Death trap for people and wildlife
Lower speed limit as tourism and licensed venues grow, says Rosemary Sandford
THE newly opened wider, straighter, sealed road on The Neck at Bruny Island is a fine example of a major tourist highway constructed to aid the flow of the increasing number of tourists to Bruny. Many supported its construction and are happy to see it opened. A sealed road means fewer dirty cars for residents and for hire companies, and greater compliance with hire car insurance requirements. A sealed road also makes faster speeds possible for those timepoor, day trippers and others racing to catch a ferry off the island.
I have written about Bruny being loved to death by mass market tourism (Talking Point, February 3, 2016 and July 15, 2017). I highlighted the urgent need for more bird and wildlife protection, public toilets, rubbish and recycling facilities, and for local businesses to be self-sufficient in fresh water to meet their burgeoning customer needs without depleting the local aquifer on which residents and local firefighting and emergency services depend. Bruny still does not have these services, but we have a new road along the Neck.
In 2016-2017, Bruny will have 147,087 interstate and international visitors, up from 84,701 in 2013-14, without including intrastate visitors (Bruny Island Tourism Strategy 2017, Kingborough Council). The sealed Neck road and larger carpark have been built primarily to accommodate the wishes of the tourism industry and the Government’s reliance on tourism as the mainstay of the state’s economy.
What will this faster, wider, straighter road mean for the sustainability of appropriate, nature-based tourism and for the liveability of Bruny residents? Will it eliminate the Neck road ‘death trap’ as Nic Street, Liberal Member for Franklin, says, or will speed and the confusing proliferation of contradictory road signs create more problems for road-users?
The daytime speed limits on the new road are 80km/h with 60km/h in the ‘wildlife’ zone near the carpark. And a new 90km/h zone appears to have been created towards the southern end of the Neck road. Dusk to dawn speeds are 60km/h and 45 km/h respectively. Bruny Island Community Association, Bruny Island Environment Network and BirdLife Tasmania have expressed concern about these road speeds to the Department of State Growth. Why not reduce the daytime road safety risks by reducing the speed limit across the whole Neck to 60km/h, and 45km/h within the wildlife zone as requested?
Will the green painted strips across the road emblazoned with ‘Wildlife” in white near the carpark be understood by our nonEnglish speaking visitors? Why not traffic calmers such as road humps and rumble strips as elsewhere in Tasmania’s roadkill hot-spots? Use international symbols rather than English-language road signs and the ‘Wildlife’ sign which is not visible when driving in a line of traffic and at night, the worst time for wildlife.
CSIRO scientist and roadkill researcher Alistair Hobday has identified The Neck as one of Tasmania’s worst roadkill hot-spots. Why is Dr Hobday’s GPS app on roadkill not mandatory in every hire car and campervan? How about issuing all visitors to the state, by air and sea, with multi-lingual brochures advising them on how to drive with wildlife, as is part of driver training in the US and Scandinavia?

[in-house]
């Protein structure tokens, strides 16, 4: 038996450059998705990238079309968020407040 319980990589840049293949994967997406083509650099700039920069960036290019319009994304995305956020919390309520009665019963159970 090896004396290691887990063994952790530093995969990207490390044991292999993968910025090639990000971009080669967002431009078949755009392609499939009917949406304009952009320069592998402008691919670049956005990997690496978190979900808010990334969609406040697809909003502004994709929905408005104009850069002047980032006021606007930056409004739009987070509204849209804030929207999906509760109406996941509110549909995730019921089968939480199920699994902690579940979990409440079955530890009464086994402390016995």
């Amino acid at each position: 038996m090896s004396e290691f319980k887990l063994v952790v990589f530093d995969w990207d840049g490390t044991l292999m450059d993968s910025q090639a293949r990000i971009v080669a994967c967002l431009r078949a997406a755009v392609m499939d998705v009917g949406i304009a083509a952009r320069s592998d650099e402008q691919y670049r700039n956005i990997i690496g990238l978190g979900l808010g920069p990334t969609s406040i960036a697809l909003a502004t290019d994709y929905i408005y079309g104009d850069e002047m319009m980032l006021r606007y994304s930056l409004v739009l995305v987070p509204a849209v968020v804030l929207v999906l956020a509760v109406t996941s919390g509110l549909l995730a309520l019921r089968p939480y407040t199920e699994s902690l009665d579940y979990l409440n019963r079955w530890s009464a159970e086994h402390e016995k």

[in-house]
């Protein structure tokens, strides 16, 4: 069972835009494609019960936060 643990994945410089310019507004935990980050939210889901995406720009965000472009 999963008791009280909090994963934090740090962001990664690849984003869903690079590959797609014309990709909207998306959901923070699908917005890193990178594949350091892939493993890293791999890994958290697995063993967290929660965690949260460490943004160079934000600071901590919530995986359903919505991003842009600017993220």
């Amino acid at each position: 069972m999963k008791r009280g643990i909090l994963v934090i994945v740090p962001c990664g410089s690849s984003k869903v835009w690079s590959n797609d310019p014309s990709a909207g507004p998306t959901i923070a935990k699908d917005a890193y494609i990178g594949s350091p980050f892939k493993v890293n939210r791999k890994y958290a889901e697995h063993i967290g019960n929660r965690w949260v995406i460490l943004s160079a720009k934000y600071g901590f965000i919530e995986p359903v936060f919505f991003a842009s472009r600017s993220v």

Road safety for humans, as well as wildlife, is a major issue on The Neck road and elsewhere on Bruny.
Bruny Island Cruises has applied for a liquor licence for its new 200-seater restaurant for patrons and the public at
Adventure Bay, just past the shop, the Adventure Bay hall and playground, the bowls club and the caravan park. Liquor licences are also held by a whisky outlet, a North Bruny cafe, the cheesery/ brewery, the vineyard, the hotel, and others.
The cumulative effect is likely to mean more potentially drunken drivers on Bruny roads, more accidents and more roadkill.
The Bruny ambulance and the SES are dependent on ageing volunteers; the community nurses are overworked; medical and the health centre services are woefully inadequate to attend to residents’ needs, let alone the deluge of summer visitors. What does the Government intend to do about this lack of essential services before the next major accident, or a fatality, occurs?
Policing on Bruny is inadequate. The island needs more full-time police onisland in peak tourist season (October to March), and the bureaucratic and political will to penalise driving offences. All those in breach of road safety rules must be treated equally, be they visitors or locals.
Building faster, sealed roads comes at a social cost to residents.
New roads alone will not enhance the liveability of Bruny. What will it take, beyond more tourism destination and ‘liveability’ studies, for the Government to hear and respond to the needs of Bruny residents, rather than treating the island as a cash cow for government? We hope it won’t take a major accident or fatality on the “road to the isles”.
Bruny is unique. We know this. The tourism brochures and government repeatedly tell us so. Bruny’s residents, its wildlife and its natural values, deserve respect. We are still waiting.